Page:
The UN secretary-general issued another grim warning to world leaders on Wednesday at the UN climate summit, informing them that “humanity has opened the gates of hell” and action must be taken in response to the escalating occurrences of extreme weather.
Table of Contents
Urgent Climate Action at UN Climate Summit
Antonio Guterres delivered these comments on the sidelines of the United Nations General Assembly, as politicians along with activists, business and civil society leaders met for a climate summit.
“Our focus here is on climate solutions and our task is urgent,” he mentioned during his initial remarks at the summit.
“Climate action is dwarfed by the scale of the challenge. If nothing changes, we are heading towards a 2.8 degree temperature rise, towards a dangerous and unstable world.” he quoted.
Antonio Guterres spoke about what he called “horrendous heat” resulting in global consequences, including farmers witnessing their crops being washed away due to flooding, the emergence of diseases in response to scorching temperatures, and the displacement of thousands due to unprecedented wildfires.
Leadership Gaps and Calls for Action at UN Climate Summit
With the increase in the number of climate-related disasters, he said that world leaders are still not doing enough to stop pollution and reduce the use of fossil fuels.
The summit was organized with the aim that only world leaders who came with new concrete actions would be able to address their people on the issue of the climate issue.
Countries that have produced the most heat-trapping gases into the atmosphere, themselves decided not to attend the summit. Heads of state from China, India, Russia, the U.K., and France all skipped the United Climate Summit (UN Climate Summit).
The U.S. sent climate envoy, John Kerry, but he wasn’t given a speaking spot in the summit, instead of him, the California Gov. Gavin Newsom was able to speak about efforts implemented by the state of California.
Emission Reductions and Climate Aid
There were 32 national leaders who were able to speak at the UN climate summit, but they represent only 11 percent of the world’s carbon dioxide pollution, which is not a big amount.
Canadian Prime Minister Justin Trudeau said that the country will exceed its targets for reducing methane emissions from the oil and gas sector. PM Trudeau spoke of draft regulations that show Canada would exceed reductions of 75 percent by the 2030 deadline. But Trudeau went on to say while Canada’s own emissions are trending down, there was still work to be done on this issue.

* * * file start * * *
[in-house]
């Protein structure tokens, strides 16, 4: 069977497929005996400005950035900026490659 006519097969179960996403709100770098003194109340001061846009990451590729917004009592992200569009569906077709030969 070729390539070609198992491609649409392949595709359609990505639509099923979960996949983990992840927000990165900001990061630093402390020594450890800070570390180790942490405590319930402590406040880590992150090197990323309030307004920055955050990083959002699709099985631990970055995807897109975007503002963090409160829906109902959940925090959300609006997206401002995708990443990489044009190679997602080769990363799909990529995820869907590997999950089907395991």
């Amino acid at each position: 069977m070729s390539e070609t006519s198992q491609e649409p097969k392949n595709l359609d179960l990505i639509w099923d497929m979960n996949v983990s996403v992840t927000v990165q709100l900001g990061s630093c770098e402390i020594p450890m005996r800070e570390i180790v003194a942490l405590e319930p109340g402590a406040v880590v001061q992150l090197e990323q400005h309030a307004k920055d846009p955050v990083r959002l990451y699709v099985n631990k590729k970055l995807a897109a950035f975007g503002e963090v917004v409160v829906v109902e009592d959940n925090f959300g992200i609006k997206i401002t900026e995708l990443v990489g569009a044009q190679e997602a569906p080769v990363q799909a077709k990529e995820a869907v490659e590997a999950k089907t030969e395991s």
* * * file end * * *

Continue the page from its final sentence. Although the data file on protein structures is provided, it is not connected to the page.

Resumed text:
He went on to touch on comments by Guterres urging leaders to accelerate their actions on reaching zero-carbon emissions as fast as possible ahead of the 2040 deadline or else they would have harmful consequences, saying that doing so is demanded by science demands and also an economic opportunity.
Climate Aid for Developing Nations
The Canadian prime minister also announced during the summit that the country would be adding an additional $700 million to the Poverty Reduction and Growth Trust, which will help developing countries deal with the climate change crisis.
Guterres stressed that climate disasters tend to disproportionately affect developing countries, where the most severe and immediate impacts are felt.
“Many of the poorest nations have every right to be angry, angry they are suffering most from a climate crisis they did nothing to create,” he said, at the UN Climate Summit. “We need transformation to reveal trust.”
Global Climate Targets
In 2015, the global community collectively set a target to restrict the increase in global temperatures to 1.5 degrees Celsius, equivalent to 2.7 degrees Fahrenheit. However, Guterres cautioned that our current trajectory is leading us toward a more alarming scenario of warming by 2.8 degrees Celsius, which is approximately 5 degrees Fahrenheit. He underscored that such a temperature rise would usher in a perilous and inherently unstable world.
U.K. Prime Minister Rishi Sunak announced a reversal of some of its climate measures on Wednesday, including delaying a ban on gas and diesel cars by five years.
European Commission President Ursula von der Leyen, meanwhile, highlights the fact that member states have committed to reducing carbon emissions by 55 percent by 2030, and are actually surpassing this target.